• 21. Venture Capitalists screen many business plans
    • Typical venture capitalist may meet with 50-100 companies/year & selects a handful to invest in.
    • Your objective is to network into the CEO’s, Advisors, Investors who are “trusted” within the venture capitalists network.
    • Leverage your network employing six degrees of separation.
    • It’s amazing who you can meet if you employ your network properly.
    412 Prospects Screened 4 Deals 5 Term Sheets 11 Due Diligence 116 Meetings Referral source Market disruptor Leadership potential Management quality Capital efficiency Review Go to market milestones Verification of market need Competitive review Capital requirements Terms promote alignment Reasonable risk/reward Ownership objective met Board involvement
  • 22.
    • Select a large and rapidly growing market with a disruptive idea which enables your company to secure a market leadership position .
    • Write an Executive Summary & Business Plan which:
      • Articulates clearly the value proposition
      • Illustrates the growth and size of the market employing objective data
      • Validates why your product/service is clearly distinctive
      • Details the uses of the capital
      • Projects financials for at least three years with thorough assumptions
    • Network with other entrepreneurs who have successfully raised venture capital and ask for their “war stories” and introductions.
    • Target individual venture capitalists (General Partners) within specific firms who have prior positive experience with a similar business model/sector as your business.
    To raise venture capital, focus on market leadership. Critical steps
  • 23. Demonstrate Market Momentum Nothing attracts vc’s more than validation
    • Demonstrate market momentum through rapid customer adoption.
      • Determine an analogous business(es) to your own
      • Analyze it’s early market penetration and ascension to market leadership
      • Identify relevant and appropriate metrics to measure your growth
      • Benchmark your company’s metrics against analogs (e.g. 1% growth/day)
    • Do everything economically feasible to delight your customers.
      • Results in terrific ”reference clients”
      • Lowers customer acquisition costs and churn rates
      • Creates positive “buzz” around the company
      • Facilitates raising capital
    • Establish a clear line of communication with your customers and encourage an open and honest feedback loop.
  • 24. Communication with Venture Capitalists Distinguish your company through your achievements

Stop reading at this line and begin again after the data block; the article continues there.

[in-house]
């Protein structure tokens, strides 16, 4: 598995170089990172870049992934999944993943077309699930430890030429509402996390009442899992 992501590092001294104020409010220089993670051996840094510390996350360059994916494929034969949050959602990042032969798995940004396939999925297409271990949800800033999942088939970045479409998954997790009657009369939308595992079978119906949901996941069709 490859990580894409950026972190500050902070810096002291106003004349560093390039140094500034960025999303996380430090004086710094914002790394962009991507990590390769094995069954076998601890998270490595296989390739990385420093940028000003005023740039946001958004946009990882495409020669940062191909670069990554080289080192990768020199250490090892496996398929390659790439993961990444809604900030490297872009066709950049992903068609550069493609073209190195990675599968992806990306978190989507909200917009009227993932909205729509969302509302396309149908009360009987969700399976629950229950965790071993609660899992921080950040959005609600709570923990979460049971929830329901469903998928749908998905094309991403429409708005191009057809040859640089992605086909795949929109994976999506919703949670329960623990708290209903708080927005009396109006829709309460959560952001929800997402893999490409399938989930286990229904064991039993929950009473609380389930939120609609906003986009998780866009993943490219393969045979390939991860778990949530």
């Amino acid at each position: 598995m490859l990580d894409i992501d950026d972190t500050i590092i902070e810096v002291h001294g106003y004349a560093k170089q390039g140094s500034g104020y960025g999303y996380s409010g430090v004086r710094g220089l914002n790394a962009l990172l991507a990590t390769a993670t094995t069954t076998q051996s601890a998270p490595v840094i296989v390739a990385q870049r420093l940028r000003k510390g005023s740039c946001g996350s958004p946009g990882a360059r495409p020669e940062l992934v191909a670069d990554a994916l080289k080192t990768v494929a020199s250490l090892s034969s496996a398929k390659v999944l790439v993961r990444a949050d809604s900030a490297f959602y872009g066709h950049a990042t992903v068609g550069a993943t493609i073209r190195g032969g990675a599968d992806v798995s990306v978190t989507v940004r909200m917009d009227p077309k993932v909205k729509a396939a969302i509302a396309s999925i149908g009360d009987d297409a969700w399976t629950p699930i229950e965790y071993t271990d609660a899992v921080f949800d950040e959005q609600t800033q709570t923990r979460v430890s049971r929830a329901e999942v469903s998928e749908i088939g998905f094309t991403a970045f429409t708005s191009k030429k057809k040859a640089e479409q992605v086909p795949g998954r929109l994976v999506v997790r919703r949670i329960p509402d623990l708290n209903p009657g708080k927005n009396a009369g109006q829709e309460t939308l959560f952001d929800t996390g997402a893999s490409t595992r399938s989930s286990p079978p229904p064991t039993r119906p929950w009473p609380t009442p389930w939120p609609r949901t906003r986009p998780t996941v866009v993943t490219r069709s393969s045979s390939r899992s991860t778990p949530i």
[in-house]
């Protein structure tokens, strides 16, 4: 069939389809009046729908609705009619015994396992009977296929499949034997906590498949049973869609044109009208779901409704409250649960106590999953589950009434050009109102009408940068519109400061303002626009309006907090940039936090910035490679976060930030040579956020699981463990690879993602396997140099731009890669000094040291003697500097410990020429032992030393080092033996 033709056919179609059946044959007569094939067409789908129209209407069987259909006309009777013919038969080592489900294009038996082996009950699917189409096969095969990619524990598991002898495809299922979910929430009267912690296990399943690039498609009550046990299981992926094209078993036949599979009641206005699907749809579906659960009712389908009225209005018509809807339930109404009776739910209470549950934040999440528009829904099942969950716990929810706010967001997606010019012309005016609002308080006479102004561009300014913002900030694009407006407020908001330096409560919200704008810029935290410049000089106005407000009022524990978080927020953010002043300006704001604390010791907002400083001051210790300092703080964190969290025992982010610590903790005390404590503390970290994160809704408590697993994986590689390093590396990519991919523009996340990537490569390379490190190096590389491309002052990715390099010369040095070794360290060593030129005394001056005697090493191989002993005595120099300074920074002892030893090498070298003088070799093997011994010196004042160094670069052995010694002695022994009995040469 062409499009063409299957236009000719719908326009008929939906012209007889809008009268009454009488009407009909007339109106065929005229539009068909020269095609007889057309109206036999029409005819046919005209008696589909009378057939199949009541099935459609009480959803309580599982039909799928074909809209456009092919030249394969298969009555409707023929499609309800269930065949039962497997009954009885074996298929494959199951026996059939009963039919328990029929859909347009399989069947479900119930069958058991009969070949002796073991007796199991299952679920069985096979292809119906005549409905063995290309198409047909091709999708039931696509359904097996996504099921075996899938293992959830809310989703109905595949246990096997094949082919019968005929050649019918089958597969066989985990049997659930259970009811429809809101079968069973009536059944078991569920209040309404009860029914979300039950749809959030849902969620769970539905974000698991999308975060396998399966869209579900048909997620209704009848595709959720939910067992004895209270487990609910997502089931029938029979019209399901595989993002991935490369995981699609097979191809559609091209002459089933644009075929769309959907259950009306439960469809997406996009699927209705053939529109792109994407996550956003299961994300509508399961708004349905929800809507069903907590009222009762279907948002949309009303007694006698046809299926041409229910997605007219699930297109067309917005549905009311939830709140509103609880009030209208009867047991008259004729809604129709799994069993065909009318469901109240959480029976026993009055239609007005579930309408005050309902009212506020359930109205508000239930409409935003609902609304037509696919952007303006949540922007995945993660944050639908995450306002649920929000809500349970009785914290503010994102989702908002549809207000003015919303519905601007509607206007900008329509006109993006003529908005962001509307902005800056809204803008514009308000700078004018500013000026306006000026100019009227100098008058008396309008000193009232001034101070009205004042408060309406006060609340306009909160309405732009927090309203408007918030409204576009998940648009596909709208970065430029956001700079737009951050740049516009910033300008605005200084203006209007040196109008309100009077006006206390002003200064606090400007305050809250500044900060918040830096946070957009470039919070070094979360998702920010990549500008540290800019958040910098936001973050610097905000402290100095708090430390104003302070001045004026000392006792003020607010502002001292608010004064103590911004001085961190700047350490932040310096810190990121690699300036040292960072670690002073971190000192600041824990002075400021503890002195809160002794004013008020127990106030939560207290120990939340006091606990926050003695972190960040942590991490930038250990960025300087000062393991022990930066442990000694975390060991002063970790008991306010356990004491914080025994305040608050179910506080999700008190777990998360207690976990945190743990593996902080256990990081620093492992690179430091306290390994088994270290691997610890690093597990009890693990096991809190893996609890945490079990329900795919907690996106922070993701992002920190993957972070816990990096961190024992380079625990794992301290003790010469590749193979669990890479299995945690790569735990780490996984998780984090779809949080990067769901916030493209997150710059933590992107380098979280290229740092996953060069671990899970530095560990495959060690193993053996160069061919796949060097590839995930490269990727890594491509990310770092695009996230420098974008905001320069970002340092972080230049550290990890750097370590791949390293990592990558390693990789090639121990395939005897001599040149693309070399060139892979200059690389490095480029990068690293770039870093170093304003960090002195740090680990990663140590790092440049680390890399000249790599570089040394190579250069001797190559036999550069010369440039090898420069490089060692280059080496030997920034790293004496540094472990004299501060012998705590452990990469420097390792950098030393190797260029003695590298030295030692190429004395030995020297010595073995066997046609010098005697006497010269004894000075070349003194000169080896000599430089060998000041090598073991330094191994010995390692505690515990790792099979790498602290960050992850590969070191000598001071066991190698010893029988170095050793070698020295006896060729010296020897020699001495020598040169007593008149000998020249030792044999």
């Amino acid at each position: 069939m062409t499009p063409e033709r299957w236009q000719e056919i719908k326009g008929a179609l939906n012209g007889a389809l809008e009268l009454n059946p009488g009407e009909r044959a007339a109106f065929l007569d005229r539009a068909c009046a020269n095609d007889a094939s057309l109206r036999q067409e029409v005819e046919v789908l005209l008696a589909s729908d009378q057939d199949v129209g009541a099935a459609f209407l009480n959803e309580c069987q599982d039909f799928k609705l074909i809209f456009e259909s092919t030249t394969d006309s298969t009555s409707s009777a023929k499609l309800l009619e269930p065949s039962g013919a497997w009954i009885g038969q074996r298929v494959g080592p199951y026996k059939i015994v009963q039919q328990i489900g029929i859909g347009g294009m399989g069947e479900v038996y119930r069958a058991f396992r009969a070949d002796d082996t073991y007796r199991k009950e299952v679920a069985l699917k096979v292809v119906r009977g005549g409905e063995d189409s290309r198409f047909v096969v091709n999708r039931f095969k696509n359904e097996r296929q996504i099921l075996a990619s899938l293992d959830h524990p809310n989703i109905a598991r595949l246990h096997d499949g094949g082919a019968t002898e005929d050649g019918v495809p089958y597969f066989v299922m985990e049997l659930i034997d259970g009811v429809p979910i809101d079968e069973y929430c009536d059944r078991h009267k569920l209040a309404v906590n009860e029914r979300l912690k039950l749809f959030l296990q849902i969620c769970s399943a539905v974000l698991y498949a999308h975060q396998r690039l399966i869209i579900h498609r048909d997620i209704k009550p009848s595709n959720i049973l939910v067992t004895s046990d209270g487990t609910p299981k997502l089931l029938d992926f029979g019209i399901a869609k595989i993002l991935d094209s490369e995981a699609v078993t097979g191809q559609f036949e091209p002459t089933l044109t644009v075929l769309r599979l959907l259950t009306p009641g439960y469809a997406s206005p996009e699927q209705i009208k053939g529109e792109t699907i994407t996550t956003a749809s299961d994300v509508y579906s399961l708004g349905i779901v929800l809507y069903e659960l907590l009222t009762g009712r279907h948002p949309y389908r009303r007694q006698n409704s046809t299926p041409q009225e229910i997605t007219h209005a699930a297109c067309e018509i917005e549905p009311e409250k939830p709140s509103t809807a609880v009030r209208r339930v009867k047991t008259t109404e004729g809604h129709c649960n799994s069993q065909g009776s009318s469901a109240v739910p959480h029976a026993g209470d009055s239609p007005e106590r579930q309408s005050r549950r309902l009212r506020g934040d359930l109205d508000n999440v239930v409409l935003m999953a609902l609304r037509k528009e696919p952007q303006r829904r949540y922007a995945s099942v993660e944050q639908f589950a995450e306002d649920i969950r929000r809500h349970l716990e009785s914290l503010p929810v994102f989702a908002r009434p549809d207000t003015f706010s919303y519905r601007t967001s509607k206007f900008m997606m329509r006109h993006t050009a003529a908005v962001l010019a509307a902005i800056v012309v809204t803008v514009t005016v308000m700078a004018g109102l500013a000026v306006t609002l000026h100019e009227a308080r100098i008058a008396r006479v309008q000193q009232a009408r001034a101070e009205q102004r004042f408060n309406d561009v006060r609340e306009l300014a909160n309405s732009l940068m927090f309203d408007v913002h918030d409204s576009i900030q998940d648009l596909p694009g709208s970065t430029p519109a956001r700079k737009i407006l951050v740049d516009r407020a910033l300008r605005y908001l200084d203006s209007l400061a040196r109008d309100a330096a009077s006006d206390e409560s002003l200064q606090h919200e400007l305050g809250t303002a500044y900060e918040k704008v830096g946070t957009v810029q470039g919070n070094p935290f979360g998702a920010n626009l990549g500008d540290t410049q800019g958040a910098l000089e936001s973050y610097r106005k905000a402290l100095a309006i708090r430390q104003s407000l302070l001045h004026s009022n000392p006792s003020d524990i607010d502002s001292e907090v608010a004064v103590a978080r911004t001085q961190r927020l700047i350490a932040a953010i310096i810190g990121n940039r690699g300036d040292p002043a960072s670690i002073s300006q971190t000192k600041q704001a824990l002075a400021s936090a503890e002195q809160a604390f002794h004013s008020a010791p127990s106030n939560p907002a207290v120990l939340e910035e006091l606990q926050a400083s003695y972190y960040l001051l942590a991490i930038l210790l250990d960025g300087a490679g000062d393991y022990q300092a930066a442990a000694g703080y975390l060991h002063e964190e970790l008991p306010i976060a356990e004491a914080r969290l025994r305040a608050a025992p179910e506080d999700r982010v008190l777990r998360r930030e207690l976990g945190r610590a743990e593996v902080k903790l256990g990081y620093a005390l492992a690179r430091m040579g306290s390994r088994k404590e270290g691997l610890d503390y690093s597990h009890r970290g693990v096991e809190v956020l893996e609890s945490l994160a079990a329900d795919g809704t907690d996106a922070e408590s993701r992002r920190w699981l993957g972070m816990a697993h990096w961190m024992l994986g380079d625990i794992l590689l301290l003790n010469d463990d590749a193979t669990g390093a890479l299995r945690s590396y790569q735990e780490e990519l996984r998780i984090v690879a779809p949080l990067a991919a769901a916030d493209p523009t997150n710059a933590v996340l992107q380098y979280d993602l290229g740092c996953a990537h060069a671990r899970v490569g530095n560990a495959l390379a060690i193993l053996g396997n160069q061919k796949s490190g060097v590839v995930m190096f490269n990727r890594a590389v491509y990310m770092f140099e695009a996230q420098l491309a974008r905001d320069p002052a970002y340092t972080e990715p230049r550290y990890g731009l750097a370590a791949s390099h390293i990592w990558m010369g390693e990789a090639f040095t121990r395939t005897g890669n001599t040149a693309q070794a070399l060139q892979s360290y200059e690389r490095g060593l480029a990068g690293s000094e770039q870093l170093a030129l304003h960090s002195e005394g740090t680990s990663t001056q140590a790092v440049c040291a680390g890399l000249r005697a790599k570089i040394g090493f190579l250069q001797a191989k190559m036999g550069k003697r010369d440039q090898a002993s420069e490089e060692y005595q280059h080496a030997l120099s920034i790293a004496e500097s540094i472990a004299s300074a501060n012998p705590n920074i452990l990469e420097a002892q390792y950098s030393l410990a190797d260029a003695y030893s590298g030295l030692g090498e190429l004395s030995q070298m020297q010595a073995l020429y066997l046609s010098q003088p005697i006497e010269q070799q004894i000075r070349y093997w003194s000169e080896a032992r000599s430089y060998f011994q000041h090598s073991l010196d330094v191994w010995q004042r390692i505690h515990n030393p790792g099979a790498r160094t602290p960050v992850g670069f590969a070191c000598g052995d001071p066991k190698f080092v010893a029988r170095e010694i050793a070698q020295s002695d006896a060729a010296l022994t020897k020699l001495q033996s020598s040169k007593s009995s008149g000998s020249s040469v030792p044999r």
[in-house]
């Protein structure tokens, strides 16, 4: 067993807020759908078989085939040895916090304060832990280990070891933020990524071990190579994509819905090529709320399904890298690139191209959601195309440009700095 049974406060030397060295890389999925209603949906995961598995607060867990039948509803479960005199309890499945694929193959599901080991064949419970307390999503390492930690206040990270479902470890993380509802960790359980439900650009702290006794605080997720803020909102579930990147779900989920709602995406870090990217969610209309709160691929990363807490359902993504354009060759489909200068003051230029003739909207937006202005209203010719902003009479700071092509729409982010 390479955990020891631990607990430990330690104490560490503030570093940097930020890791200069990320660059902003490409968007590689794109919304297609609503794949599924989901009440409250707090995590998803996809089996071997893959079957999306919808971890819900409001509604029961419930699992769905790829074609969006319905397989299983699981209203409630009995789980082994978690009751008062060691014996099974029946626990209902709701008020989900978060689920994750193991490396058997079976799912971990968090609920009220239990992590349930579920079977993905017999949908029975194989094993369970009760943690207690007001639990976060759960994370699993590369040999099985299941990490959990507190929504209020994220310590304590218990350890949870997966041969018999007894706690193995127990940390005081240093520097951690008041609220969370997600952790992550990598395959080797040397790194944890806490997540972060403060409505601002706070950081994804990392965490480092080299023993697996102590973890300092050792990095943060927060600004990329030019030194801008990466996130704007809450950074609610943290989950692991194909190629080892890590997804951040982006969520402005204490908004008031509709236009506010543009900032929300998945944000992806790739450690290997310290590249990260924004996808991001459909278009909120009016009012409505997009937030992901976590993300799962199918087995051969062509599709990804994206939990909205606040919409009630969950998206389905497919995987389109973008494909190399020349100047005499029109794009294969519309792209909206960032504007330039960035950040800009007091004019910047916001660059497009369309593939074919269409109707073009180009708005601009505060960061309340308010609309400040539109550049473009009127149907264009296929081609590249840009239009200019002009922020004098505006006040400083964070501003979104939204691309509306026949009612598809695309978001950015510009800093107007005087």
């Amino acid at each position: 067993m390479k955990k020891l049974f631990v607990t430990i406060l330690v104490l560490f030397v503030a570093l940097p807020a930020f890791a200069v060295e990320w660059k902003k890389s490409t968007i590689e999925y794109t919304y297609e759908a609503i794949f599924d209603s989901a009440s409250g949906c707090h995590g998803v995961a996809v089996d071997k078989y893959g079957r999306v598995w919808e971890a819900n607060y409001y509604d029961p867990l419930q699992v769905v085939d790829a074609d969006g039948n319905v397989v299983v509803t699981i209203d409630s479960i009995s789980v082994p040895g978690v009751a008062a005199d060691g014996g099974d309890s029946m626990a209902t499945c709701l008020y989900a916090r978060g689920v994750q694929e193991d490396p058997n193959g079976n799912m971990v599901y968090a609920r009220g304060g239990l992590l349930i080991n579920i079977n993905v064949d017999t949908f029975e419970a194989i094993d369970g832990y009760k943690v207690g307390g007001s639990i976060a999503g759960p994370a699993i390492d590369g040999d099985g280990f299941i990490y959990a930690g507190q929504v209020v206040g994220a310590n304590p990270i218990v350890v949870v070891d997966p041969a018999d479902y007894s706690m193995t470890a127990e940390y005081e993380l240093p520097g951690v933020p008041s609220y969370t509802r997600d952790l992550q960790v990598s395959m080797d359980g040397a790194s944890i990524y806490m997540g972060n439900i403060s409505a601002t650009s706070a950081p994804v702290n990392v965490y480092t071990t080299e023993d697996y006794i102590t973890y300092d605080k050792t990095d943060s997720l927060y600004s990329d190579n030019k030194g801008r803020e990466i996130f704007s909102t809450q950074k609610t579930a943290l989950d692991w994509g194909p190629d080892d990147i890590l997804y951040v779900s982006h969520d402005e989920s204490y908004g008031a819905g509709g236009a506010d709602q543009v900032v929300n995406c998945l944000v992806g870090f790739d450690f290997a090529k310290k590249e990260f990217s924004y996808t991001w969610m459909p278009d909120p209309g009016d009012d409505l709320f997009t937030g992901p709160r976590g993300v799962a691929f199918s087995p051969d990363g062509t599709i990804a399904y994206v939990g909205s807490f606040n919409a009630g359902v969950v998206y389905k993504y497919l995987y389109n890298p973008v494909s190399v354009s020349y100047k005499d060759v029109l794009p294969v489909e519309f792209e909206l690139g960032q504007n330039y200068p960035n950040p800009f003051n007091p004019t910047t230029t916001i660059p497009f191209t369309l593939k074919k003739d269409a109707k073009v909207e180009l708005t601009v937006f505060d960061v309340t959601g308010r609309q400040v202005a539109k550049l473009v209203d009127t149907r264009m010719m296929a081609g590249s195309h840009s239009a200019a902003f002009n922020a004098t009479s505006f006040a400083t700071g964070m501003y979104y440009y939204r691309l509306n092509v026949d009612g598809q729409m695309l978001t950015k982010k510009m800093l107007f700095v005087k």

• Once you’ve established a rapport with venture capitalists, keep them updated as to your company’s successes & failures.
    • Present information in a factual manner and do everything to exceed expectations through your achievement of market leadership.
    • Allow the market to determine the appropriate valuation and terms for your company as opposed to dictating what you require.
    • Do more diligence on prospective investors than they do on you.
  • 25. List of General Term Sheet Items
    • Amount of Financing: Capital raise & number of closings.
    • Type of Security: Series & equity features.
    • Purchase Price: Price/share & pre-money valuation.
    • Anticipated Closing: Closing dates.
    • Capitalization: Cap table & uses of proceeds.
    • Rights & Preferences: Distribution, preference & liquidation rights.
    • Conversion Right: Conversion to Common Stock.
    • Automatic Conversion: Conversion upon “qualified” IPO.
    • Anti-dilution Provisions: Later financings at lower price/share.
    • Voting Rights: # of votes/share.
    • Board of Directors: Composition & nominees.
    • Redemption: Time & amount.
    • Protective provisions: M&A, liquidation or change of control.
    • Information rights: Dissemination of financials.
    • Registration rights: Share registration parameters.
    • Preemptive rights: Defines participation in later rounds.
    • Bring Along Rights: Shareholders rights prior to an IPO.
    • Fees: Assumption of legal fees.
    • Closing: Proposed date to finalize.
  • 26. What should you expect from investors? Different financing sources bring different resources
    • Banks – No Board seat and minimal strategic insight
    • Venture Capital – Generally require 1-2 Board seats and can be very active in the strategic direction, executive and financing decisions.
    • Angels – May look for Board representation and strategic insight varies significantly depending on the background and proclivity of the Angel(s)
    • Strategic – can become extremely involved in business development and potentially can repel other strategics from partnering with company
  • 27. General Advice when dealing with investors? Communicate frequently with objective information
    • Information – provide investors with periodic updates presented in a balanced and objective manner
    • Financings – discuss future financings with investors far in advance of when the company requires capital
    • Board – use your Board to help evaluate important decisions and be prepared to support your proposals
    • Strategic – discuss strategic partnerships with investors in that they can oftentimes consume a great deal of resources
  • 28. Warren Haber, Jr. Managing Partner Crossbar Capital 747 Third Avenue New York, NY 10119 Tel: 212-710-5313 [email_address]